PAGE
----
Nowhere did Stevens make a bigger mark than in transportation design. His innovative vehicles included the first streamlined tractor - the famous bright orange Allis-Chalmers model B, which farmers were proud to own and felt was "pretty enough to drive to church." Stevens' Olympian Hiawatha train, built in the late 1940s for the Milwaukee Road, was among the last and most innovative of the mid-century "streamliners" that defined luxury railway travel. In 1958 he also redesigned the endearing Oscar Mayer Wienermobile. Stevens was extremely influential regarding America's love affair with cars. He worked with more than 50 different automobile lines in the United States and Europe, including American Motors, Volkswagen, Studebaker, Willys-Overland (the original manufacturers of Jeep), Kaiser-Frazer and his family's own company, Excalibur. Corporate Branding Stevens was one of the first industrial designers to realize the power of brand identity. He strove to bring his practice into greater synergy with the goals of the companies he worked for and to promote the company name rather than his own. Stevens was especially interested in packaging, marketing and advertising as a way to influence the public to acquire newly styled products. One of his most famous designs, the Miller Brewing Company "soft cross" logo of 1953, has proved to be remarkably adaptable over the years.

Design Philosophy

The exhibition introduces the concept of design as a major factor in the development of material and popular culture. As the originator and promoter of the concept of "planned obsolescence," Stevens identified himself with the opportunities resulting from America's explosive post-war capitalist growth. To Stevens, planned obsolescence meant the creation of something a little more stylish, making the former version look unfashionable although still functional. He was interested in shaping the buying patterns of consumers by persuading them to buy something "a little newer, a little better and a little sooner than absolutely necessary." He designed with the next thing constantly in mind. Stevens often said that he considered himself "a businessman, an engineer and a stylist, in that order."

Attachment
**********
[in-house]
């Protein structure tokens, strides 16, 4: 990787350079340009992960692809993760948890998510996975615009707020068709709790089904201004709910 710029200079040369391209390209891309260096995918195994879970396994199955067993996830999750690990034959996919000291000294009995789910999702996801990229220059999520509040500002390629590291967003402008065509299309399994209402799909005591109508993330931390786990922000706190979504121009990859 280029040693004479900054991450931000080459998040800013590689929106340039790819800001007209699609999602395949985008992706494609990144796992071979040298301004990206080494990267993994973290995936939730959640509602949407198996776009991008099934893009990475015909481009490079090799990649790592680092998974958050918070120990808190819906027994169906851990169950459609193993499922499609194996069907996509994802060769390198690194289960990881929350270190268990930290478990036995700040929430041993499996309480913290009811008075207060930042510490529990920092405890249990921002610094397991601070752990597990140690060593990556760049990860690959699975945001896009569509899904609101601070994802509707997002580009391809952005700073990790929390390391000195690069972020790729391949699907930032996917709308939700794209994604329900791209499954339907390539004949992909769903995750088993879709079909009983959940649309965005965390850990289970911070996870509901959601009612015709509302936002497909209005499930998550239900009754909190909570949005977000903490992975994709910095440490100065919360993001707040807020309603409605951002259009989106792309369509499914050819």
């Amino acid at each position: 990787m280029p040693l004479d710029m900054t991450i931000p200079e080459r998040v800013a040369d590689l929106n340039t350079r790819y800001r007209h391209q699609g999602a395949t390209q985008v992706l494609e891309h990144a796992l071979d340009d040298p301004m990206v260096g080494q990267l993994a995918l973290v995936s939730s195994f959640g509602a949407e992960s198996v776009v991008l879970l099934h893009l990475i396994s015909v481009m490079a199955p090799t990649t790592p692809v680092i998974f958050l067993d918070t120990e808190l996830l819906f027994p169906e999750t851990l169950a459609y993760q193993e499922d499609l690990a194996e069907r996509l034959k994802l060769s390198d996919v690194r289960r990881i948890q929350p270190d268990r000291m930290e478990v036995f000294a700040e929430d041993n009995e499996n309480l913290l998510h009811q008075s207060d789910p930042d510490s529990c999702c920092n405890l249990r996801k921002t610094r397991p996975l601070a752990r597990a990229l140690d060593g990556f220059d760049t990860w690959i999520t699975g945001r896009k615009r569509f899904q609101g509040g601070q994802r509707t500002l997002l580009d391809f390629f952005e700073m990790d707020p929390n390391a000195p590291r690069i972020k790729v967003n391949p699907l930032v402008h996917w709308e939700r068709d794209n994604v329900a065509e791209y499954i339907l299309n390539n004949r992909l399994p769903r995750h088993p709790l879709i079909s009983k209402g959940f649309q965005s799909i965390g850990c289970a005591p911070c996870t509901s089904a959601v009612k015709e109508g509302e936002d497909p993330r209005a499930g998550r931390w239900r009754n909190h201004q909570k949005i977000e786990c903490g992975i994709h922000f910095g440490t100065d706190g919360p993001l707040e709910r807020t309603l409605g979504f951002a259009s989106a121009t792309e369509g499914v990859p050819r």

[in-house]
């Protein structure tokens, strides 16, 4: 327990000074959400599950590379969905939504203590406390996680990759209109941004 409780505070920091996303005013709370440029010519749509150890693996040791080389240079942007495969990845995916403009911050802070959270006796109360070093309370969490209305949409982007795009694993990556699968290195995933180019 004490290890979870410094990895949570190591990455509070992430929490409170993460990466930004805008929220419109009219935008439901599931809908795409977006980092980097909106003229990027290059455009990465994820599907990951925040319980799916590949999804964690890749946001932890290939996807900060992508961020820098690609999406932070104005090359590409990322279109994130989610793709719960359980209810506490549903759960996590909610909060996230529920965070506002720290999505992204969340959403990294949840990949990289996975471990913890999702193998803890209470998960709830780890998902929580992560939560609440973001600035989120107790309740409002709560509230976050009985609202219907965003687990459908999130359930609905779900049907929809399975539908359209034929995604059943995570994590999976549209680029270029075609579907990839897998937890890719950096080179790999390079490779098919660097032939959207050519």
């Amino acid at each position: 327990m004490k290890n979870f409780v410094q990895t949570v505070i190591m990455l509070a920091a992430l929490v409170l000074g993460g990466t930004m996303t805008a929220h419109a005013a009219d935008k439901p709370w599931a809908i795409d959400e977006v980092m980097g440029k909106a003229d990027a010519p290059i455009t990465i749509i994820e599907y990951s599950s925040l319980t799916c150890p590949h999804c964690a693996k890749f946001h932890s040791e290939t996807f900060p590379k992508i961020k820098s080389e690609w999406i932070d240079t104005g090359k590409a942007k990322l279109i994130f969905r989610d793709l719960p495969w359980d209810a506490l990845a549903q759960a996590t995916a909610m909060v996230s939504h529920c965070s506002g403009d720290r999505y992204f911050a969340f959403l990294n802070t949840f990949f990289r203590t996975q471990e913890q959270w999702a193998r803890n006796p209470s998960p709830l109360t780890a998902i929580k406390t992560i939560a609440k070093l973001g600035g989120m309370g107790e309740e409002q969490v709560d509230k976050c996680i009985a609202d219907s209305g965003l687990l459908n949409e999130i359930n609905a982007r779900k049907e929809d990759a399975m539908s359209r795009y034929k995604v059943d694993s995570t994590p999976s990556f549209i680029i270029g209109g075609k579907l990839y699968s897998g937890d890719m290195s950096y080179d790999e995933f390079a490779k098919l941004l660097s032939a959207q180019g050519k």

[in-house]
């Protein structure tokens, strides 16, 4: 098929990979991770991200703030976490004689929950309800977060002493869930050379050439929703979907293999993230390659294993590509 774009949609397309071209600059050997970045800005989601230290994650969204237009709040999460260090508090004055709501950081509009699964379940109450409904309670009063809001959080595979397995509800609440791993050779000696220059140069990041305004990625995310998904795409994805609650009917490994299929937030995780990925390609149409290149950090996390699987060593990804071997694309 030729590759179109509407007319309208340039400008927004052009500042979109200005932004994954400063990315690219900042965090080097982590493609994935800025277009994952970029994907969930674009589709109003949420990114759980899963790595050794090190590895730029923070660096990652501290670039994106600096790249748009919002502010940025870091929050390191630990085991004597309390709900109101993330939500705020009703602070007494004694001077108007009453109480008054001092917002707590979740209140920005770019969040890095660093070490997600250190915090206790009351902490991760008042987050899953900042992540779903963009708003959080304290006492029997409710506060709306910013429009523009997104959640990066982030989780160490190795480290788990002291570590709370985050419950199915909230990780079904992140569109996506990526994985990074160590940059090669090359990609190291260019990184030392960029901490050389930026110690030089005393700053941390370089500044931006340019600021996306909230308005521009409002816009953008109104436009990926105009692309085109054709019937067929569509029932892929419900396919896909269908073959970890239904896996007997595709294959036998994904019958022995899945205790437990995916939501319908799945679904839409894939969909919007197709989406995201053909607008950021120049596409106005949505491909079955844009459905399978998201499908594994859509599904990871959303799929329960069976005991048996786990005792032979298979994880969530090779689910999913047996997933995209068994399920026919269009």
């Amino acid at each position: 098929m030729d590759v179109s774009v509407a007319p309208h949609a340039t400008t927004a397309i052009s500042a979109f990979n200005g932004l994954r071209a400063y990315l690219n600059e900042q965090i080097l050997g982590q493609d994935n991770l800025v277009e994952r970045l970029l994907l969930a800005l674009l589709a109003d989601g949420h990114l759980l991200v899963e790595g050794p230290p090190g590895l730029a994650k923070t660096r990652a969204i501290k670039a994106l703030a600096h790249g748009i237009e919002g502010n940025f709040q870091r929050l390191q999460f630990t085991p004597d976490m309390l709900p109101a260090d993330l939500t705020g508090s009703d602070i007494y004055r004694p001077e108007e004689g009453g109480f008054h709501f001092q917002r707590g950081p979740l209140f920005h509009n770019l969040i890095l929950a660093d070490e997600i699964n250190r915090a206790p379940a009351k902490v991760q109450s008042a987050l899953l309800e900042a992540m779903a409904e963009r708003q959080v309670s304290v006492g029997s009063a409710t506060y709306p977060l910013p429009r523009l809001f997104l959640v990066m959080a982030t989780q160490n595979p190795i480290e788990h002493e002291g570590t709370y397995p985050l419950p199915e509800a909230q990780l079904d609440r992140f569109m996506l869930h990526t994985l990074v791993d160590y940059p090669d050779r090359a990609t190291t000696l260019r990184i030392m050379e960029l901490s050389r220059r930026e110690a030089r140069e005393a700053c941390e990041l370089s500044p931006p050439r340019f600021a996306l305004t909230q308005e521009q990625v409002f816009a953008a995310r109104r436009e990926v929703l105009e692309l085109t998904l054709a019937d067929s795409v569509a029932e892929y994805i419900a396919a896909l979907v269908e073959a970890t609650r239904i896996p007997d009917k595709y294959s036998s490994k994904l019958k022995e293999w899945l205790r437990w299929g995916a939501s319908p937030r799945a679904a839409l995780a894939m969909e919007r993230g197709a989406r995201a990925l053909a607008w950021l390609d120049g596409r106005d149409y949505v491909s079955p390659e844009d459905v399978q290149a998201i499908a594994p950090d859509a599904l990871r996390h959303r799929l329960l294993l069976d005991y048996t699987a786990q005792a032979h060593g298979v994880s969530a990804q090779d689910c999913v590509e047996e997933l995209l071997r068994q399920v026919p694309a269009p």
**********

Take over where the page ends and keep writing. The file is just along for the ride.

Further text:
Brooks Stevens was astoundingly prolific. He had more than 2,000 clients during the course of his career and in 1993 claimed that the annual volume of sales of products he had influenced exceeded $300,000,000.


The Milwaukee Institute of Art and Design (MIAD) and the Stevens family donated the Brooks Stevens personal archives to the Milwaukee Art Museum in 1997. The archives provide an unusually complete record of an industrial designer and are a resource with few parallels in the country. Many of the original sketches, renderings, models and photographs are included in the exhibition. The Milwaukee Art Museum has made many of the objects from the archives available for viewing online at www.mam.org/brooksstevens. The online archives are sponsored by SBC Foundation and the Wisconsin Humanities Council, with funds from the National Endowment for the Humanities. Organization Industrial Strength Design: How Brooks Stevens Shaped Your World is organized by the Milwaukee Art Museum and curated by Glenn Adamson, curator of the Chipstone Foundation and MAM adjunct curator. An extensively illustrated book, co-published by MAM and MIT Press, accompanies the exhibition.


This exhibition is made possible through the generosity of the Brooks Stevens Family. Additional support has been provided by Miller Brewing Company, Kahler Slater Architects, David and Julia Uihlein Charitable Foundation, Rockwell Automation, SC Johnson Fund, Inc., Eaton Corporation, Lynde and Harry Bradley Foundation, Globe Foundation, Kopmeier Family Fund, Bombardier Motor Corp. of America, Harley-Davidson Foundation, Stratton Foundation, and Briggs & Stratton Corp. Foundation. Promotional support provided by the Milwaukee Journal Sentinel.